3. Use “nudge” based prompts over the forthcoming weeks to avoid slack practices becoming Business As Usual (BAU).No employee has ever begged for a lecture on their data protection responsibilities and that certainly hasn’t changed with the added pressure of working on the kitchen table, home schooling kids and trying to complete a Netflix series in a single sitting. However, much like we were all such diligent drivers the day we passed our test, bad habits can form and forgetting our obligations and best practices can occur quickly. Using smaller “bite-sized” chunks of information to update and remind employees how to keep business (and their own) data safe is indispensable when trying to maintain engagement over distance. The DPO Centre has compiled some of the common tips dispensed to aid employees working remotely.
Implement any controls identified in audit/DPIA process
Nobody is perfect and even the outfits with the tightest data protection controls will need to assess how their practices have stood up under current circumstances. If you have identified absent controls (such as policies, contracts with third parties or technical system improvements) in your audit (see “Know the risks” above), now is the time to develop and implement.
We all hope that things will return to normal as soon as possible but hoping for the best once you’ve identified the risk is not good business practice and certainly not compliant with your accountability obligations. It’s common to require updates or complete drafting of Bring Your Own Device (BYOD) policies if employees use their own equipment for work purposes, as well as other key documents such as data protection, information management or government policies. Likewise, there are still plenty of high-quality IT and information security support services able to remotely assist with technical improvements to reduce any risks you’ve identified, or require assistance identifying.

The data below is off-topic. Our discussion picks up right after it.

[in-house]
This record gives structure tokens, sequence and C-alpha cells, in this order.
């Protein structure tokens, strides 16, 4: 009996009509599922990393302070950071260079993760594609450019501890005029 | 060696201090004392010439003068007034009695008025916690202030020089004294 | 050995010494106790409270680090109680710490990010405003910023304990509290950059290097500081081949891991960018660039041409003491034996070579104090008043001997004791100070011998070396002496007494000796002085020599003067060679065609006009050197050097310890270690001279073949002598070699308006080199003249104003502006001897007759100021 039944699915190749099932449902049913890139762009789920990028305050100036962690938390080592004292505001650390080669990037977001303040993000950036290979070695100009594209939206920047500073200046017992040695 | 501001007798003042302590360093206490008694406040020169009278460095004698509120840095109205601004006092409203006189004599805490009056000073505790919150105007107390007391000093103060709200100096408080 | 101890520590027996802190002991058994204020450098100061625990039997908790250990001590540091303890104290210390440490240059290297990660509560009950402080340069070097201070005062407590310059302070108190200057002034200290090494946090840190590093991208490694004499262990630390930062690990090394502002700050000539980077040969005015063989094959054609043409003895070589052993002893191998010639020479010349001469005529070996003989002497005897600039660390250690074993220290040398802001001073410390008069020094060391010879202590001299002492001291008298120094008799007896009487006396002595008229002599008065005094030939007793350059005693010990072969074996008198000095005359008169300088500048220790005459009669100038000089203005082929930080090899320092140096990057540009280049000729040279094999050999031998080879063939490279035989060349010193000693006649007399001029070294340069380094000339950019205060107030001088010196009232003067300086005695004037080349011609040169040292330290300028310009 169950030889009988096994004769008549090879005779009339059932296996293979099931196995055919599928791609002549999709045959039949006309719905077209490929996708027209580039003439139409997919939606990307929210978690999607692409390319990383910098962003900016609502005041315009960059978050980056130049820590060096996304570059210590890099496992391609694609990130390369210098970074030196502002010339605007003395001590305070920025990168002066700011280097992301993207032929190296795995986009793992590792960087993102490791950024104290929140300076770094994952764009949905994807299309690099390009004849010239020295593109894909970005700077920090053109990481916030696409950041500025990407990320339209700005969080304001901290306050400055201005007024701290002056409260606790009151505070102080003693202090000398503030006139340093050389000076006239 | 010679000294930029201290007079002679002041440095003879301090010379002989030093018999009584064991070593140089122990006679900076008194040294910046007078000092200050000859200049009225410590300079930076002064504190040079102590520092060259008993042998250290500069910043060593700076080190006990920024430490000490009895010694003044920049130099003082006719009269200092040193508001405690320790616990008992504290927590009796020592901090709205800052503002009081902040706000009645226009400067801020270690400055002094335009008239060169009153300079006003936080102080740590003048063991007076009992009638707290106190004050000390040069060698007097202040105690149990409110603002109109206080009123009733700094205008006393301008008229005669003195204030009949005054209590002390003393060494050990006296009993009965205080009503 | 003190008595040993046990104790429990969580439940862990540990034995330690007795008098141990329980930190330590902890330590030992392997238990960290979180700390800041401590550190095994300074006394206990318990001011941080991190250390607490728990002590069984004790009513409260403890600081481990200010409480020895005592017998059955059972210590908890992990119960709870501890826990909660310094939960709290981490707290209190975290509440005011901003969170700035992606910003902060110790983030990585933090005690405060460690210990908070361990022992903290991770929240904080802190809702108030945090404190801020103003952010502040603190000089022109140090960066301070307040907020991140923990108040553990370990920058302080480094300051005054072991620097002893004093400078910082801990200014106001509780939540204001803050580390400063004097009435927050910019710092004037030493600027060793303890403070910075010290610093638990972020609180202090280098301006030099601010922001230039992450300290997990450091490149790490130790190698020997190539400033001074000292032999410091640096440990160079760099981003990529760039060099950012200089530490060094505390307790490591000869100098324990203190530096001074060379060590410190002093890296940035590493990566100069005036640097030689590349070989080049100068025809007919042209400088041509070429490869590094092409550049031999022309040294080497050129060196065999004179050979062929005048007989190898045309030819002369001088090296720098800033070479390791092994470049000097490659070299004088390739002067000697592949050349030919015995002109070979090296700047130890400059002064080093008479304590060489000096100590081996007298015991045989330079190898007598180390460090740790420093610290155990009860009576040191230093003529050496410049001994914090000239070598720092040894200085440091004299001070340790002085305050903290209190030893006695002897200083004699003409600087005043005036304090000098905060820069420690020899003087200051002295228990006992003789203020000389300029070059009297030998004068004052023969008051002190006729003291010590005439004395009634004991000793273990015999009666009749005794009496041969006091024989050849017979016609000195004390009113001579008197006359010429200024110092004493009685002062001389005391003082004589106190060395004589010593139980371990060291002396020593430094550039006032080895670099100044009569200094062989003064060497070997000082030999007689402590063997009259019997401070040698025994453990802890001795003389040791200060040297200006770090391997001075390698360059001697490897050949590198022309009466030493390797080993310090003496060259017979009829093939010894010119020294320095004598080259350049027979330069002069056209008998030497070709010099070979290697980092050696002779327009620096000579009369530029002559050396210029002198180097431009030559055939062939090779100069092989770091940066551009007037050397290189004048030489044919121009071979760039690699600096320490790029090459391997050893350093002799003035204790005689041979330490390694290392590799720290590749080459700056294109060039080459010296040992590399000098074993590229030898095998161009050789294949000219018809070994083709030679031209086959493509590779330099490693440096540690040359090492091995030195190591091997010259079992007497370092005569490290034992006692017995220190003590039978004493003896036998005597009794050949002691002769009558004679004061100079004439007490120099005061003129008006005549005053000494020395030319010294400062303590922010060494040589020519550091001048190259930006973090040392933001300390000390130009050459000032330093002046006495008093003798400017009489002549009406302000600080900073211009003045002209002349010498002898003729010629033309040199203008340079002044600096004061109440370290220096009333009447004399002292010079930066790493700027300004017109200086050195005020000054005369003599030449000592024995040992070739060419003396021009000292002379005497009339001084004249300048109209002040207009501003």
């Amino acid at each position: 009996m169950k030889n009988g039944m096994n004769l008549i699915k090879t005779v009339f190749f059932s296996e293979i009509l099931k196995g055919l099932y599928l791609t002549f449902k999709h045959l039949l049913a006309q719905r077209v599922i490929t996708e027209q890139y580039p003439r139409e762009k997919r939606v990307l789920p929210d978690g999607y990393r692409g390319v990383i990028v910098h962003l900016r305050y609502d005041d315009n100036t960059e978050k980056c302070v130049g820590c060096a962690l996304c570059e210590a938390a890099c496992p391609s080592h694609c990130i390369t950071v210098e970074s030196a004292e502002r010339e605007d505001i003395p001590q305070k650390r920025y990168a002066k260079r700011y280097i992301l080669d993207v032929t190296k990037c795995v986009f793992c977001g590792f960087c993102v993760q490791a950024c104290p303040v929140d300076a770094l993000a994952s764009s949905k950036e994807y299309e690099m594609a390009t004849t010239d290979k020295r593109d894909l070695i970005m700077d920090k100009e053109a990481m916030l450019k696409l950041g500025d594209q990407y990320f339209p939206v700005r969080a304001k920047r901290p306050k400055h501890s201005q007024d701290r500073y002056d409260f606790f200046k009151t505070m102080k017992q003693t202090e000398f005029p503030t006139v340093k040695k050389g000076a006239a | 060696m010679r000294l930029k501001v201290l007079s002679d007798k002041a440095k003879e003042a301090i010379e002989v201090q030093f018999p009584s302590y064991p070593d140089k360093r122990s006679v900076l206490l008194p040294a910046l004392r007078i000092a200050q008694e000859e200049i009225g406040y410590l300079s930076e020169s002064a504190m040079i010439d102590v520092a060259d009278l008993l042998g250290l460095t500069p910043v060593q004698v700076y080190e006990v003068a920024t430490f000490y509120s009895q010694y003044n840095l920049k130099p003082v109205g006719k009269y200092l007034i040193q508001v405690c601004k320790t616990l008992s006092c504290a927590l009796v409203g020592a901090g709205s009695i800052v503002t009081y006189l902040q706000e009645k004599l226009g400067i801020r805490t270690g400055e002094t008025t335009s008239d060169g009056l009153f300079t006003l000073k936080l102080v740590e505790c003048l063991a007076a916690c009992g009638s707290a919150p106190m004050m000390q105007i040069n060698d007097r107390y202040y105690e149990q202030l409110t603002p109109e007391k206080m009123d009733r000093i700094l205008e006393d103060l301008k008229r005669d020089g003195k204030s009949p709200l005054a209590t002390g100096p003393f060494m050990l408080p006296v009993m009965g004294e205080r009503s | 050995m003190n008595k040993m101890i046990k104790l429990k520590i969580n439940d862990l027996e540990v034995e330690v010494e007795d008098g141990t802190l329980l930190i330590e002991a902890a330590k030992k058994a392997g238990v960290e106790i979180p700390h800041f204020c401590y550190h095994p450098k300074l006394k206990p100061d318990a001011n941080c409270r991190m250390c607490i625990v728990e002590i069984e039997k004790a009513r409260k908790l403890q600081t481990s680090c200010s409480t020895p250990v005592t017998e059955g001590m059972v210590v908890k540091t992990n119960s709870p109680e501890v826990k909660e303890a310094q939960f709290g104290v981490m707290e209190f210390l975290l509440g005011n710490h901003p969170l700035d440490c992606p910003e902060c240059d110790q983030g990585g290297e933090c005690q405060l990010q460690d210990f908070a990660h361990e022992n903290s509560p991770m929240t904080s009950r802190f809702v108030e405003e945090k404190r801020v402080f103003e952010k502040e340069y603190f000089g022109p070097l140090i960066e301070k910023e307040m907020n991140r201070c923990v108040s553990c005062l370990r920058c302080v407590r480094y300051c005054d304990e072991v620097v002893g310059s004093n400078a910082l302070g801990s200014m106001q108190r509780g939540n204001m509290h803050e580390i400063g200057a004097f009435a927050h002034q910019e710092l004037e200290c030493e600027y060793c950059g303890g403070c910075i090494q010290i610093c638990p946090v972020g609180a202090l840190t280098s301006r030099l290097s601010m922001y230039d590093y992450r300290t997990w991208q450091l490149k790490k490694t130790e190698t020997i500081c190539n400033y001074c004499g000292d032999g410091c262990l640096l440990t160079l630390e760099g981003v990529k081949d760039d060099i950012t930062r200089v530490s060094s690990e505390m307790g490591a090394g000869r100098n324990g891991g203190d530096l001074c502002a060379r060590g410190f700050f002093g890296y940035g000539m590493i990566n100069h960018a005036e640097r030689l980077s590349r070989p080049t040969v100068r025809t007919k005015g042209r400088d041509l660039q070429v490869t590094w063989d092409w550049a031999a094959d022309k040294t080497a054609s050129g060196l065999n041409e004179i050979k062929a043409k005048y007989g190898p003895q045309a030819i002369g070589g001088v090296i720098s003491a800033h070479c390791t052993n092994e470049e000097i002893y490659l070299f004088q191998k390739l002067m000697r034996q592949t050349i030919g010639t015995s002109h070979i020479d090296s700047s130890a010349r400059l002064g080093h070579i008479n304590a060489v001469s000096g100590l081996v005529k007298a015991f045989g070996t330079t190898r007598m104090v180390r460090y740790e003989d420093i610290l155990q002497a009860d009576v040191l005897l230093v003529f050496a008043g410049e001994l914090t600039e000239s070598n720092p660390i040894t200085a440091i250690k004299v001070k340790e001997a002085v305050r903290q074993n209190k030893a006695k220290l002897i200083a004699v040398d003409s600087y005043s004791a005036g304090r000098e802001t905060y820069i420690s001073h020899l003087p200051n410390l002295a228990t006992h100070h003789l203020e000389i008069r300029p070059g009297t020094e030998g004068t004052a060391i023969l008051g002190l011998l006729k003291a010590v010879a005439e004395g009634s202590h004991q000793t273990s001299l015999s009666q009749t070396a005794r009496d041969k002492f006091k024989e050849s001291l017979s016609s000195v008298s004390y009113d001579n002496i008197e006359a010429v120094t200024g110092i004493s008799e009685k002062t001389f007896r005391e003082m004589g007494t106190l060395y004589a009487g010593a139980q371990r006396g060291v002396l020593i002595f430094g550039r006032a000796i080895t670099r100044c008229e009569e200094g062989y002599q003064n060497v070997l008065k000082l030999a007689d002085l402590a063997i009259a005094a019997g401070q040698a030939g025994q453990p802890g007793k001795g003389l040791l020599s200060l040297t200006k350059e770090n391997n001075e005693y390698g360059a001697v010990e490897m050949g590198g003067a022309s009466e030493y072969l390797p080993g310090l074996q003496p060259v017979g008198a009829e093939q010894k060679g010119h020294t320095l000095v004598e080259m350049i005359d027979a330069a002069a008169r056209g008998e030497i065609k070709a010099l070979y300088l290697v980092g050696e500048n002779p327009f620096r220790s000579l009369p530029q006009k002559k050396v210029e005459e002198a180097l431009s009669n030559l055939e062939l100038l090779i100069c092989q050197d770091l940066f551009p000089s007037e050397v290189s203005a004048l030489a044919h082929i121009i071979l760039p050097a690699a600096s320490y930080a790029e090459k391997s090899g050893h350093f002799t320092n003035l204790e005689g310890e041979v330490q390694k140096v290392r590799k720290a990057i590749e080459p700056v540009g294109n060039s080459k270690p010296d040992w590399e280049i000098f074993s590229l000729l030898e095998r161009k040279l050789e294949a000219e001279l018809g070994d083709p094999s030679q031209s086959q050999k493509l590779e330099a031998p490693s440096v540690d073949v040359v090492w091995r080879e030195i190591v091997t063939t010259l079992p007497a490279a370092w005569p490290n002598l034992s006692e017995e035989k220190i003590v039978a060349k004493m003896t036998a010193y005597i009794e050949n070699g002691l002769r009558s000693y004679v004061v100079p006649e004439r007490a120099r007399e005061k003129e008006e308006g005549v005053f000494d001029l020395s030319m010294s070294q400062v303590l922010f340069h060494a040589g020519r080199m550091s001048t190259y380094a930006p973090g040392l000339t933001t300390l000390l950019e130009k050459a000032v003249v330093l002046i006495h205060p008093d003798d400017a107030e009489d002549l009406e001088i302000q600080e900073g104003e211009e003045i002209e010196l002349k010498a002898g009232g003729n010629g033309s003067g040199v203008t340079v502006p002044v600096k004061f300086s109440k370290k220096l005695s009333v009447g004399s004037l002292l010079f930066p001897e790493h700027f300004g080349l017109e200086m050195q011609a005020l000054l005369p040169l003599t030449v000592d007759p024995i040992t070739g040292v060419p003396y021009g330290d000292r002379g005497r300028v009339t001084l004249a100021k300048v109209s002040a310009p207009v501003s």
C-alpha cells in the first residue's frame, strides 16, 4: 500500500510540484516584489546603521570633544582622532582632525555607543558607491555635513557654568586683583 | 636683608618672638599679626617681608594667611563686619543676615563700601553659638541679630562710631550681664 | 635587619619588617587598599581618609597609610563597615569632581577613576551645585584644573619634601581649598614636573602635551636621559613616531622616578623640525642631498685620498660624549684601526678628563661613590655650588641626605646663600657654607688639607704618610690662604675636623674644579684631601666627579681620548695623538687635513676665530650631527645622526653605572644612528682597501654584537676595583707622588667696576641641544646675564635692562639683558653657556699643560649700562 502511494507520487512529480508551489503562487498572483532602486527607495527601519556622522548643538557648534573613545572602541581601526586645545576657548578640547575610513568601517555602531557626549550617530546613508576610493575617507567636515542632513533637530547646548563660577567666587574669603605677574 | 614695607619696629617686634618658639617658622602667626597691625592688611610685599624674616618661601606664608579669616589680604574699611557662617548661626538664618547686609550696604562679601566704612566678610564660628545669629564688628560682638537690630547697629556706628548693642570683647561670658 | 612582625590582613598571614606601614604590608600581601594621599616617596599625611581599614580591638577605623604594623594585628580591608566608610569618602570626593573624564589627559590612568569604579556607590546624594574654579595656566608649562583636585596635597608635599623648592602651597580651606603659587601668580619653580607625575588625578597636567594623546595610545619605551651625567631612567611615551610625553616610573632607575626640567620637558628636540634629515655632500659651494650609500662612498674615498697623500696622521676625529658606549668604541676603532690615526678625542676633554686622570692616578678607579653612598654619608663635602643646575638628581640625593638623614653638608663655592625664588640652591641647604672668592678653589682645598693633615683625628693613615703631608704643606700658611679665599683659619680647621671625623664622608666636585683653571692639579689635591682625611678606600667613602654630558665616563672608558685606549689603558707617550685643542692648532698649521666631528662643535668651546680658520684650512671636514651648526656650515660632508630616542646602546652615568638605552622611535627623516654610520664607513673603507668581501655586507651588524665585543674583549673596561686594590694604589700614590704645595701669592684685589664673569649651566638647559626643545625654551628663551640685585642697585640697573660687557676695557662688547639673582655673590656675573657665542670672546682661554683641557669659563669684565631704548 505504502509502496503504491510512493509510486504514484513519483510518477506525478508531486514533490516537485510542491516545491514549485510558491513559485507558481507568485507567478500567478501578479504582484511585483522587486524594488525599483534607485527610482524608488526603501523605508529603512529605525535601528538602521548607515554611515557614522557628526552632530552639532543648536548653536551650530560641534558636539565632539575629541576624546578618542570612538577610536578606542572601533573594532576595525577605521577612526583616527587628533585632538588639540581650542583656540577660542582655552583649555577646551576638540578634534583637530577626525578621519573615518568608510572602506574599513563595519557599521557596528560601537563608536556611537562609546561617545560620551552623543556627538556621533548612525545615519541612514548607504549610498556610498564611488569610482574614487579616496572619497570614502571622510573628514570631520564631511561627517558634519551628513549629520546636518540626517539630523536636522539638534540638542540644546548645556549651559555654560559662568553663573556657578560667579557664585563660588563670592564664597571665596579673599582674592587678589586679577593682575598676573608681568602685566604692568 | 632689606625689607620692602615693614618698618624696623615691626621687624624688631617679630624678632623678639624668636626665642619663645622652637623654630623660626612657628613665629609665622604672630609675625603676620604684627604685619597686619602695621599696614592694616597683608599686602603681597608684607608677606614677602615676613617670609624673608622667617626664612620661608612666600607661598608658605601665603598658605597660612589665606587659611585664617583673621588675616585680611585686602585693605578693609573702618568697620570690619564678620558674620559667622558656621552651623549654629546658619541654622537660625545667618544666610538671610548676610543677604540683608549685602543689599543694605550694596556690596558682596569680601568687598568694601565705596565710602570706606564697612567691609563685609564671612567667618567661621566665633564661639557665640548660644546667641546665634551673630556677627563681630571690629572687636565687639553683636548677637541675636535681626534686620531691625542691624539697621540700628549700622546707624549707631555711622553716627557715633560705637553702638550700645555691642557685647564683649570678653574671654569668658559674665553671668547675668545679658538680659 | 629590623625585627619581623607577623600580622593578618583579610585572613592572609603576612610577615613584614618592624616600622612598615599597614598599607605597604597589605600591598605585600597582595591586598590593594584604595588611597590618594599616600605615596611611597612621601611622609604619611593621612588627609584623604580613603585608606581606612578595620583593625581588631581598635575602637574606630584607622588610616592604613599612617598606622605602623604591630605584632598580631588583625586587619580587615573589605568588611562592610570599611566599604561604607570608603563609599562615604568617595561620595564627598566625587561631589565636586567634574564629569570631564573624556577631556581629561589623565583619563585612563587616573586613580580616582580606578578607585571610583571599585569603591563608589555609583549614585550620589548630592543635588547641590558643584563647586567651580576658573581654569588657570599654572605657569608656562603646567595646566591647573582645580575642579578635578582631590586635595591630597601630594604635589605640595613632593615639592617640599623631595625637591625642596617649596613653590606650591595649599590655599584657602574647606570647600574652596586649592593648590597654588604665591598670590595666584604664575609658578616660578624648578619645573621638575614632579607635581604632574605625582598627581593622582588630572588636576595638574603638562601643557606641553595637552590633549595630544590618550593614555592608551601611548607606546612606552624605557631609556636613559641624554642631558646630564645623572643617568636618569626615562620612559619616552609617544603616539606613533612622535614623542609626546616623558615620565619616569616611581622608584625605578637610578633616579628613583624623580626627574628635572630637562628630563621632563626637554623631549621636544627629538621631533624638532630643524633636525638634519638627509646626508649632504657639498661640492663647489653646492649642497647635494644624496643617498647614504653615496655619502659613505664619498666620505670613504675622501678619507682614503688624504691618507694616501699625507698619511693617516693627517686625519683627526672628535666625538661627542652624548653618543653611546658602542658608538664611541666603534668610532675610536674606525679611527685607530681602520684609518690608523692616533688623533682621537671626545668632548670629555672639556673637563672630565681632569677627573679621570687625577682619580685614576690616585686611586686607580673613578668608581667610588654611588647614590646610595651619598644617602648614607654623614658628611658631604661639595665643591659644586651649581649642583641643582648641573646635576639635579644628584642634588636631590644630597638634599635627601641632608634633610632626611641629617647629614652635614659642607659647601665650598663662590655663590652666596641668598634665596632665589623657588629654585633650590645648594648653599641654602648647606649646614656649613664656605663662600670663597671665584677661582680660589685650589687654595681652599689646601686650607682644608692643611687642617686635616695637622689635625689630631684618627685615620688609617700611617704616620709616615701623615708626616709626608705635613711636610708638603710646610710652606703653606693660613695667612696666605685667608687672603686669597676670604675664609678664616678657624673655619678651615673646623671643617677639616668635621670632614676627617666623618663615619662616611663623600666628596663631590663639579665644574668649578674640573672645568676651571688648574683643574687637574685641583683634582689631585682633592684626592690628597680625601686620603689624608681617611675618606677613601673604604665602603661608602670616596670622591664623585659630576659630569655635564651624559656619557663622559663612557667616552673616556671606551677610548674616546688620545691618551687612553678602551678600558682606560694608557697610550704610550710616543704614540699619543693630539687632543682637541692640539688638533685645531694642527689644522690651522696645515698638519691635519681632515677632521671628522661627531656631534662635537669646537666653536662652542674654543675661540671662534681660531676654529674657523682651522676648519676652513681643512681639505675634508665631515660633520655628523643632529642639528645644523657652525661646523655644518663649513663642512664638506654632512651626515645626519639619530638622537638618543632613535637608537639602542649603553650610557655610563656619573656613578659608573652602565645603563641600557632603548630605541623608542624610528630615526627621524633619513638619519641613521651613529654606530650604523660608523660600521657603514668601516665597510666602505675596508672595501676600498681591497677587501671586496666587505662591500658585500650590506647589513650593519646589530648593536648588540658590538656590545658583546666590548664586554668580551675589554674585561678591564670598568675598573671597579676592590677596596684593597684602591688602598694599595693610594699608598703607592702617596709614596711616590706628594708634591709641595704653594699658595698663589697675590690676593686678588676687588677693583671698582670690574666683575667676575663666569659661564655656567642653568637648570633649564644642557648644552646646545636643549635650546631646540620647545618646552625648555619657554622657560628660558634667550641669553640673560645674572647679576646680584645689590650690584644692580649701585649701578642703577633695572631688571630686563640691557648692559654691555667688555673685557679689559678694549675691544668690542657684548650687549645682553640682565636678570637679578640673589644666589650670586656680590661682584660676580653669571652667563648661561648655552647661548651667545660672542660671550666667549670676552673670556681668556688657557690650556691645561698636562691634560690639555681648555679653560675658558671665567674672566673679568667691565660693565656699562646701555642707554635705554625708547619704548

It’s not one of the most gratifying data protection tasks, but it’s likely that transitioning to a completely work from home structure is going to affect where and how personal data is processed within the organisation. Accordingly, the Record of Processing Activity will need to be updated, as well as any other asset registers or logs which are used to document this.
Review your risks
Things may continue as they are for a while and it’s unlikely that any transition back to BAU will be completed quickly and without further upheaval. If you don’t have one in place already, build an information governance team and risk register to monitor the ongoing threats to the organization. Ensure these risks are reviewed regularly and updated in light of any incidents or planning for a transition away from working from home.
Record your actions
All of the work undertaken to manage the risks presenting themselves currently will not be in vain if you manage to accurately record and learn from your actions. All organisations functioning today are doing so in a “business continuity” manner by adjusting to demands which are far outside of the BAU we plan for in our short- and long-term strategies.
If you didn’t have a fully formed Business Continuity Plan (BCP) prior to now, then this will provide a strong framework from which to build and improve. If you do already have a BCP, then continual benchmarking and assessment will be key to utilizing the benefits of your preparation and adjusting to any unforeseen demands, which are all too common at present.
The The United Kingdom’s independent ‘supervisory authority’ for ensuring compliance with the UK GDPR, Data Protection Act 2018, the Privacy and Electronic Communications Regulations etc. have agreed to take a pragmatic approach to enforcement during the current pandemic and insist that data protection should not be a barrier to business during these times. However, they will continue to monitor the actions of organisations and ensure they continue to uphold their obligations under the DPA 2018. The actions discussed above are designed to aid with these obligations and, importantly all of these measures will assist with the ongoing duties to secure and protect personal data, which continue to be upon us regardless of the conditions.